Hugh H. Campbell (1905-1997)
Born December 4, 1905 in Atchison, Kansas. He moved to the Camden, New Jersey area when he was 10 years old. Hugh Campbell left a nine-to-five job in 1930’s to pursue an artist’s life. He jumped into his new life with nothing but determination and a “feeling” that he could paint. He had no formal training. Training himself was his first priority, which he did by drawing over 1,000,000 free-hand circles and then over 130,000 action sketches of people on the streets. But it was the fields around his boyhood fishing spots in Mount Holly where he felt the most at home.
He commuted from Camden to Mount Holly regularly as he discovered that those fields and streets were the subject matter that he wanted to paint. He had no money and no place to stay so he would pitch a tent in a field and stay overnight. At one point the owner of Hack’s Canoe Retreat told him that he didn’t have to pitch a tent, he could come as often as he liked and stay as long as he liked in an unheated canoe barn at no charge. He thought Hugh was going to stay a week or two, but he ended up staying seven years. In the 1940s Hugh Campbell bought an old tar paper bicycle repair shop building for $150 and moved in onto Kates Tract the woods on the banks of the Rancocas.
Hugh Campbell had a quiet, austere lifestyle. Each night, winter and summer, he would go to Milldam Park and meditate. Each day, carrying his heavy painting gear, he would roam the fields, valleys and woods up and down the Rancocas Creek and look for inspiration. Then, after painting, he would record in his voluminous diaries the goings-on all around him. Every Sunday he would display his paintings along the concrete wall on High Street for even then unheard of prices of 20 or 30 dollars. He earned, on average, an income of about $2.00 to $5.00 a week from the sale of his paintings. As he refined his technique he became a regular at the Rittenhouse Square Annual Clothesline Exhibit in Philadelphia.
In the late 1930s he became a vegetarian and began a Yoga discipline. He read extensively on the subject, teaching himself Hatha Yoga and practicing it daily much in the same way that he taught himself to draw and paint. In 1942 he met a teacher from India, Swami Yatiswarananda, who taught him about Vedanta, one of the world's most ancient religious philosophies and one of its broadest. Based on the Vedas, the sacred scriptures of India, Vedanta affirms the oneness of existence, the divinity of the soul, and the harmony of religions. Hugh Campbell studied with until Yatiswarananda’s return to India in 1948. He corresponded with his teacher for many years afterwards and continued with his Yoga practice.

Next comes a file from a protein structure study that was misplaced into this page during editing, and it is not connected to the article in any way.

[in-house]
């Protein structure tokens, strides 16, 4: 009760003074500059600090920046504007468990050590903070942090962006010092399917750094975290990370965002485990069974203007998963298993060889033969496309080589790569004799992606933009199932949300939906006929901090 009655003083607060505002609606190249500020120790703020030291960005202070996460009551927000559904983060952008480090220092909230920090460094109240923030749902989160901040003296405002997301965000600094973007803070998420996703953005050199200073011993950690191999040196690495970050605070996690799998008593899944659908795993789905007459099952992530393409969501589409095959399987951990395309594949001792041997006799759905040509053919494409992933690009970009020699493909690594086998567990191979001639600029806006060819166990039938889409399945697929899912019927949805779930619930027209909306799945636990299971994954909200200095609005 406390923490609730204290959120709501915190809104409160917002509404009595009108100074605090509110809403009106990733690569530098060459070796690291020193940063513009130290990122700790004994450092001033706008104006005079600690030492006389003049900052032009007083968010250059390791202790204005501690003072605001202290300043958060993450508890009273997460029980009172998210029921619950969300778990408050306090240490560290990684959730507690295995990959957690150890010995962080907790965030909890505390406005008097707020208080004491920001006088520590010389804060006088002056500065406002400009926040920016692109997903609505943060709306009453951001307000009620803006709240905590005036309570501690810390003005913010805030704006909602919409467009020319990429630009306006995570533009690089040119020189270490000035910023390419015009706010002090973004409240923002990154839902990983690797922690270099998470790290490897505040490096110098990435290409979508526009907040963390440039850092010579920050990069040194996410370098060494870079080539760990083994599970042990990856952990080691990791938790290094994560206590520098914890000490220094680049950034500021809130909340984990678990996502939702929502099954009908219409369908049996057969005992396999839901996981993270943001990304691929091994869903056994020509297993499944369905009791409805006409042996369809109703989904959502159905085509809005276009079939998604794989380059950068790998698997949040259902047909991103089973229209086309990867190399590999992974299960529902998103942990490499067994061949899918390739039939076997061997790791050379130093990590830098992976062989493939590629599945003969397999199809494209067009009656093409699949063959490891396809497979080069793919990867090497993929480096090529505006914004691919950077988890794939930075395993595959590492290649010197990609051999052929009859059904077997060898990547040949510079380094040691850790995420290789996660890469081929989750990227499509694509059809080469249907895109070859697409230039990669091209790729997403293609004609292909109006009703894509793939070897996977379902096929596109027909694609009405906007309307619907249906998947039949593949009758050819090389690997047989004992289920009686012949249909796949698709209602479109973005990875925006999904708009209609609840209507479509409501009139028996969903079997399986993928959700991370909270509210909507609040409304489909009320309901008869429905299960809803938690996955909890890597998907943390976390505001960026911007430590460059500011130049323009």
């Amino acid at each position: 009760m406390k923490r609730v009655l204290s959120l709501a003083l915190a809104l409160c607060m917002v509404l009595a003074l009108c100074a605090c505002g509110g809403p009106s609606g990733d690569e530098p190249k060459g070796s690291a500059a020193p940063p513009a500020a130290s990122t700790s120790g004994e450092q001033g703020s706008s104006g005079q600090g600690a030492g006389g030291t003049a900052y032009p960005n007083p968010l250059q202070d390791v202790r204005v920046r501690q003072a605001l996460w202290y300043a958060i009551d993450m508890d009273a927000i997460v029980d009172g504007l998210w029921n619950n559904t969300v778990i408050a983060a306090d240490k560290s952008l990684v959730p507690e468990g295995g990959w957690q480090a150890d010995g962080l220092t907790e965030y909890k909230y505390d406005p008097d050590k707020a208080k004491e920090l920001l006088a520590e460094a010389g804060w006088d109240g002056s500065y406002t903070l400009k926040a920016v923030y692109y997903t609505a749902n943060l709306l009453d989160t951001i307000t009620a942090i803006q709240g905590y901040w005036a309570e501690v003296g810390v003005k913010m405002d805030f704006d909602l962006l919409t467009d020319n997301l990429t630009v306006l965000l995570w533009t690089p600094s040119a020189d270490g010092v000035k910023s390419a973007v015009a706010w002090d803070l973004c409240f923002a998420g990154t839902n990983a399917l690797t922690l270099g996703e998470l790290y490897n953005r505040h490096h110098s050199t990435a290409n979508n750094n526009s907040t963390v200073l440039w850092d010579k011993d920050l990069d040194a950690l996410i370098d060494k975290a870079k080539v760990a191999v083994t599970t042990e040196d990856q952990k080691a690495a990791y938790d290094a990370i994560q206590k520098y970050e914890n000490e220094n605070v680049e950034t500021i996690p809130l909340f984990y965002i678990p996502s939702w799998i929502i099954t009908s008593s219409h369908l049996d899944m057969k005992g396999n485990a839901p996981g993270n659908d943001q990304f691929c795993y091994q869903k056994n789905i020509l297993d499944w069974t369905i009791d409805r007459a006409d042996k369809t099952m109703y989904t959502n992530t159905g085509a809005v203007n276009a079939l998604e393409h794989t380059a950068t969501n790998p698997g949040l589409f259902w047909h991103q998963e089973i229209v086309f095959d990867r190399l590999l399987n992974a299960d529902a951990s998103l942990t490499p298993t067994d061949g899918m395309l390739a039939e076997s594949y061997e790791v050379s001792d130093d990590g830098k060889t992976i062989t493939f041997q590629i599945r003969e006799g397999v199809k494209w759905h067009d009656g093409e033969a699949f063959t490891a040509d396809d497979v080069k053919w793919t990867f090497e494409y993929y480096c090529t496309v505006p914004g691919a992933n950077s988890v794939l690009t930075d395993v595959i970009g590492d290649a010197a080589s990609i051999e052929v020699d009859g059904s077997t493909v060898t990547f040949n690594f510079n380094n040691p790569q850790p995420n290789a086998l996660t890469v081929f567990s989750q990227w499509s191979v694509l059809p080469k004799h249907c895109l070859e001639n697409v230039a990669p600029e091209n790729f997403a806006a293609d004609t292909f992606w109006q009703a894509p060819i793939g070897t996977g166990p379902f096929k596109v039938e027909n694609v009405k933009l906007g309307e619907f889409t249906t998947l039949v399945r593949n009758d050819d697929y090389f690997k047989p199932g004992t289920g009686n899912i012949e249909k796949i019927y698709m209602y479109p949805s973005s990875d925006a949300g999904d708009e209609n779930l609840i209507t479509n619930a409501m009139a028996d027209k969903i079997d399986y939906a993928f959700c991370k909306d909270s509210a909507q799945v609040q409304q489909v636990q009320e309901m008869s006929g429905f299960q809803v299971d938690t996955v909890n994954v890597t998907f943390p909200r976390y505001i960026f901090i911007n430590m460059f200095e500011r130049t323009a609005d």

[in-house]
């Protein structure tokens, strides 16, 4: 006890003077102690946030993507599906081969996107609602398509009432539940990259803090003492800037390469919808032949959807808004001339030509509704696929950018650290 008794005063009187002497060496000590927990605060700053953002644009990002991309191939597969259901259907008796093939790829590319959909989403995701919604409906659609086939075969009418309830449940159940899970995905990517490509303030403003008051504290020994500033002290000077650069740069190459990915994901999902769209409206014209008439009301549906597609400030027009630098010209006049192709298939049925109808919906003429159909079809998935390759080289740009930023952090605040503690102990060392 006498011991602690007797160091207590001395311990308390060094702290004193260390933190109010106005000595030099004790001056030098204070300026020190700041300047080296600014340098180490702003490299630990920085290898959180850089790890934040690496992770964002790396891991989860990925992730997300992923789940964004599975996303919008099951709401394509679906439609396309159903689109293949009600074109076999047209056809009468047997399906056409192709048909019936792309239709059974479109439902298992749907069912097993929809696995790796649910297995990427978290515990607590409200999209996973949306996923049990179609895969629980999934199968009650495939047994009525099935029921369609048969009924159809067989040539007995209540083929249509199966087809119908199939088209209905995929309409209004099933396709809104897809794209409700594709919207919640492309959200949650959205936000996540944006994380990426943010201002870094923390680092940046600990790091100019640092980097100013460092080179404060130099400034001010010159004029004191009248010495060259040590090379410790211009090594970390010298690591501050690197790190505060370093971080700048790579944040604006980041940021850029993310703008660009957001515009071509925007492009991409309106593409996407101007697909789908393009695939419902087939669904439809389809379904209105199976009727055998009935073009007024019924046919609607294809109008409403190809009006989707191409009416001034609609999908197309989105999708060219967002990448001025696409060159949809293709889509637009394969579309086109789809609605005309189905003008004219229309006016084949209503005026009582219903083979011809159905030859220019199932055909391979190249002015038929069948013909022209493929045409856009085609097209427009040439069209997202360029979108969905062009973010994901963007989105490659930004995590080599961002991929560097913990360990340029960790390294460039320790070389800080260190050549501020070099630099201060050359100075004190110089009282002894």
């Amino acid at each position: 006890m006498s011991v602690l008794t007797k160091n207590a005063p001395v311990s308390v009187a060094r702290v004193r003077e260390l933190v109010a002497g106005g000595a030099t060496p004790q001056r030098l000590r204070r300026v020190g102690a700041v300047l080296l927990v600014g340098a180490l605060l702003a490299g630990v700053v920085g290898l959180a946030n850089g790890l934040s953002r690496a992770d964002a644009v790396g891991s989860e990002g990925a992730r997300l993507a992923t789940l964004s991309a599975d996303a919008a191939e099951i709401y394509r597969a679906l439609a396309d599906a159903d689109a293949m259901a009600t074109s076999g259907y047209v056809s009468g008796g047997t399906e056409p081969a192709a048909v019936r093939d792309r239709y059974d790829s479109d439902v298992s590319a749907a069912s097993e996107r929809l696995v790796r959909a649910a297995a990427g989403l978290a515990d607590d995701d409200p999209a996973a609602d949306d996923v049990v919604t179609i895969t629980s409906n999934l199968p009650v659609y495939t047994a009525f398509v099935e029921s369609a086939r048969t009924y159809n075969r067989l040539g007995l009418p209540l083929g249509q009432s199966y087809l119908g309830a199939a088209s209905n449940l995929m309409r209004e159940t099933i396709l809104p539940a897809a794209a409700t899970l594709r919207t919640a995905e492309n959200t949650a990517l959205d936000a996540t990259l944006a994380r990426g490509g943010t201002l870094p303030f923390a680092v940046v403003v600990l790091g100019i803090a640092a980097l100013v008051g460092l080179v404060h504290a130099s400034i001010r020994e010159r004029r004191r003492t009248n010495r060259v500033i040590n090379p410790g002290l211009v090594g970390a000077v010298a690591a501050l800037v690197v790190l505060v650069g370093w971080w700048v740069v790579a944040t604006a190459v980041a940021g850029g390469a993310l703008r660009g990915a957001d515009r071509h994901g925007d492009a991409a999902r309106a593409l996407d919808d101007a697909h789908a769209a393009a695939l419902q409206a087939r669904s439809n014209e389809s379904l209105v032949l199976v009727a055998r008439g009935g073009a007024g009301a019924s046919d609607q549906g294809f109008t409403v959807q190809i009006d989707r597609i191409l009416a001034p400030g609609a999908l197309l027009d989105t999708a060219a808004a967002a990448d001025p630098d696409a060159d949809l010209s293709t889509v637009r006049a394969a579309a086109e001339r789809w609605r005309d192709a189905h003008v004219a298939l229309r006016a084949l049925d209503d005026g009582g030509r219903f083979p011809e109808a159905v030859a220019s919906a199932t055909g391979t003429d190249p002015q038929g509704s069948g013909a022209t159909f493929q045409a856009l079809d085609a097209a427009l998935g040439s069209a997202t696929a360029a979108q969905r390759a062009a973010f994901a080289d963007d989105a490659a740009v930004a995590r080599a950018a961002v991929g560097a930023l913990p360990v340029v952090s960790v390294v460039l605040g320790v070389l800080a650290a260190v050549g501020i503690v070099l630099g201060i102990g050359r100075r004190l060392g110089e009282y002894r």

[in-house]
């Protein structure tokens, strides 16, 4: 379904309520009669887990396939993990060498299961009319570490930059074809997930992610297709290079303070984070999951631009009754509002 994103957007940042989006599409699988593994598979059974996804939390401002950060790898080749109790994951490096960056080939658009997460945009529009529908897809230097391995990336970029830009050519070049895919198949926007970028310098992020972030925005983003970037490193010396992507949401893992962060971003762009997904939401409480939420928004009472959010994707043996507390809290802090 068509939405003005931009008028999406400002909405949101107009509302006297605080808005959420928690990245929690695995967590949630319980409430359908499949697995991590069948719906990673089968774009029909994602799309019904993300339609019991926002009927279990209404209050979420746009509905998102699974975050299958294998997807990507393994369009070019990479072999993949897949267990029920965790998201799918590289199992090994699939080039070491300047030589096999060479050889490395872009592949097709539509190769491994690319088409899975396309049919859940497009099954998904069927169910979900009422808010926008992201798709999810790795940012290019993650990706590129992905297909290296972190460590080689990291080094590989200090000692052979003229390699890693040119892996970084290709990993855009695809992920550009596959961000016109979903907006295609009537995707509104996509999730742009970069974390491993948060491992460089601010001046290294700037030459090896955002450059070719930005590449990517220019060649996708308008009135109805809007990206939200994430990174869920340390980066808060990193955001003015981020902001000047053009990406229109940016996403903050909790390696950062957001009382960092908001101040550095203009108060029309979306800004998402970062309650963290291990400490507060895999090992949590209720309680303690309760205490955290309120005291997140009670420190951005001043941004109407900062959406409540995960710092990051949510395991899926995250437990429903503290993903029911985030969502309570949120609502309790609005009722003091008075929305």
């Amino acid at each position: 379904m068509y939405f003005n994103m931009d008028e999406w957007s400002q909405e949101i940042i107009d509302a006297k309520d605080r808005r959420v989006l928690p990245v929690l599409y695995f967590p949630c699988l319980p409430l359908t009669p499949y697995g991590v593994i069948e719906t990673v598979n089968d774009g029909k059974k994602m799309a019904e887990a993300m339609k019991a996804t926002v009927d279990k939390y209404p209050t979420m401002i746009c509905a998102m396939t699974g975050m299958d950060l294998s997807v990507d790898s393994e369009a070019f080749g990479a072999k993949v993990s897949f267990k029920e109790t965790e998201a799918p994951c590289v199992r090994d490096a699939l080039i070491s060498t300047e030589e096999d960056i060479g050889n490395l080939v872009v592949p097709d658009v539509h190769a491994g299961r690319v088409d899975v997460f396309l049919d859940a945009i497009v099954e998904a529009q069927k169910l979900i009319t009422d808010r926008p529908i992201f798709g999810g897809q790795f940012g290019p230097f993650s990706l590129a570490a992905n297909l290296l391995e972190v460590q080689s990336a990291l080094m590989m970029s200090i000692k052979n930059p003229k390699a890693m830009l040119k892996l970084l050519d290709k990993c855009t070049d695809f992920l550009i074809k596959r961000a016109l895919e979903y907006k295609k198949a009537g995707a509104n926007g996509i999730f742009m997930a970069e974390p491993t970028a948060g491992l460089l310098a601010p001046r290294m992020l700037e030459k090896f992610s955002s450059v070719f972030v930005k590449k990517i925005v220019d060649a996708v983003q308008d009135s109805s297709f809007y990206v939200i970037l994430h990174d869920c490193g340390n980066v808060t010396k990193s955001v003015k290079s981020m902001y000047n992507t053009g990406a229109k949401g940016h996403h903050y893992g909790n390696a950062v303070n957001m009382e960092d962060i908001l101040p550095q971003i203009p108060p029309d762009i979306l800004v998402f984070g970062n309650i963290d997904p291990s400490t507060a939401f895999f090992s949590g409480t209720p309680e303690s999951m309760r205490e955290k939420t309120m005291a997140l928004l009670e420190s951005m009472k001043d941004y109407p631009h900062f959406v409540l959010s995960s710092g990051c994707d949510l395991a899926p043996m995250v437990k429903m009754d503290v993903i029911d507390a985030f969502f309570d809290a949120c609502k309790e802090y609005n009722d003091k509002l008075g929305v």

In 1962 he published a book called Knock Vigorously to Be Heard. The title was taken from the notice on his cabin door. It is filled with hometown humor, depression memories and spiritual observations, giving us revealing glimpses of an unusual man living in a small country town. His paintings and writings are a moving history of Mount Holly at mid century.
Campbell stayed in the shack on Kates Tract until the mid-1980s when he was overcome by fumes from a faulty kerosene heater. After a stay in the hospital, he became a ward of the state and spent his last years in a nursing home.
Exhibitions and Honors:
1938 - Swarthmore College – 70 paintings of Burlington County, 30 paintings of Maine.
1940 – Burlington County Hospital, Mount Holly, NJ. 4 paintings hung in the solariums of the south wing of the hospital.
1963 - Angus-Sloane Building, Pleasant Valley Avenue, Moorestown, NJ.
1953 – awarded honorary membership in the Art League of Philadelphia in recognition of art work done with outstanding distinction.
Gilson, Marion. “Artist Sketches and Lives in Barn: Mt. Holly Man with Seven Cents in Pocket Has No Worry”. The Courier Post [Trenton] 5 October 1935. 7.
Cassidy, Morley. “$3 A Week for Art Beats His Old $100: Painter Gave Up Good Job But is Happy Living in Heatless Boat Barn”. The Evening Bulletin [Philadelphia] 27 May 1940.
Van Duzer, Winifred. “Regeneration on the Rancocas”. The Philadelphia Inquirer 22 August 1948. Parade 5+.
Loane, Paul. “The Fortunes of One Man’s $2 Lifestyle”. Courier Post [Camden] 26 May 1973. M2-4.
Hunyadi, Jim. “A Life of Quiet Contemplation”. Trenton Times 9 March 1980. G1+.
(1947, August).“Clothesline Exhibit in Rittenhouse Square”. Philadelphia, 34, 16-17.
Campbell, Hugh H. Knock Vigorously To Be Heard: Reflections of a Yoga Trained Artist. New York: Philosophical Library, 1966.
Gesensway, Eleanor. Life Along the North Branch of the Rancocas Creek between Mount Holly and Smithville, New Jersey: An Oral History Project. Mount Holly: Burlington County Cultural & Heritage Office, 1992.
Compiled and submitted by Lynn Lemyre, Visual Arts Coordinator, Burlington County Division of Cultural Affairs & Tourism.